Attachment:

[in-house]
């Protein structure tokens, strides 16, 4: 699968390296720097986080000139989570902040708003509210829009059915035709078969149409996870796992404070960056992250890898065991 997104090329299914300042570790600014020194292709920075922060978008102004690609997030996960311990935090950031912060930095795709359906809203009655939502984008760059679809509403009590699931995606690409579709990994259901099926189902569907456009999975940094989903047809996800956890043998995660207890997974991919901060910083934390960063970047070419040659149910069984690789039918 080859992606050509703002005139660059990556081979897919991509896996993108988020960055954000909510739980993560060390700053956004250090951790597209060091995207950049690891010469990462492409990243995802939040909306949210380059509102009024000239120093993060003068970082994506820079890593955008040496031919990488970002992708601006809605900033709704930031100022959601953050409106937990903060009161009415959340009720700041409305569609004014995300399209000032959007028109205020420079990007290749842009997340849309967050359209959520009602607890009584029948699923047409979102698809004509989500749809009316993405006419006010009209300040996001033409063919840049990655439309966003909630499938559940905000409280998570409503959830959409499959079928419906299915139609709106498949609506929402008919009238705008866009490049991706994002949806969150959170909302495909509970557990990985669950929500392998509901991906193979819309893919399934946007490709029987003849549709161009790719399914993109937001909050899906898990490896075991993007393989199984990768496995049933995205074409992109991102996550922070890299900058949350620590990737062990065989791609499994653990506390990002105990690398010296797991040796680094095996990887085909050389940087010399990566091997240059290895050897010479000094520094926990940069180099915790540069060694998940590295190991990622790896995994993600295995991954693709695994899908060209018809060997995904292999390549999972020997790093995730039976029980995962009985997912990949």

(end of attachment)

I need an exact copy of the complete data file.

[in-house]
């Protein structure tokens, strides 16, 4: 699968390296720097986080000139989570902040708003509210829009059915035709078969149409996870796992404070960056992250890898065991 997104090329299914300042570790600014020194292709920075922060978008102004690609997030996960311990935090950031912060930095795709359906809203009655939502984008760059679809509403009590699931995606690409579709990994259901099926189902569907456009999975940094989903047809996800956890043998995660207890997974991919901060910083934390960063970047070419040659149910069984690789039918 080859992606050509703002005139660059990556081979897919991509896996993108988020960055954000909510739980993560060390700053956004250090951790597209060091995207950049690891010469990462492409990243995802939040909306949210380059509102009024000239120093993060003068970082994506820079890593955008040496031919990488970002992708601006809605900033709704930031100022959601953050409106937990903060009161009415959340009720700041409305569609004014995300399209000032959007028109205020420079990007290749842009997340849309967050359209959520009602607890009584029948699923047409979102698809004509989500749809009316993405006419006010009209300040996001033409063919840049990655439309966003909630499938559940905000409280998570409503959830959409499959079928419906299915139609709106498949609506929402008919009238705008866009490049991706994002949806969150959170909302495909509970557990990985669950929500392998509901991906193979819309893919399934946007490709029987003849549709161009790719399914993109937001909050899906898990490896075991993007393989199984990768496995049933995205074409992109991102996550922070890299900058949350620590990737062990065989791609499994653990506390990002105990690398010296797991040796680094095996990887085909050389940087010399990566091997240059290895050897010479000094520094926990940069180099915790540069060694998940590295190991990622790896995994993600295995991954693709695994899908060209018809060997995904292999390549999972020997790093995730039976029980995962009985997912990949």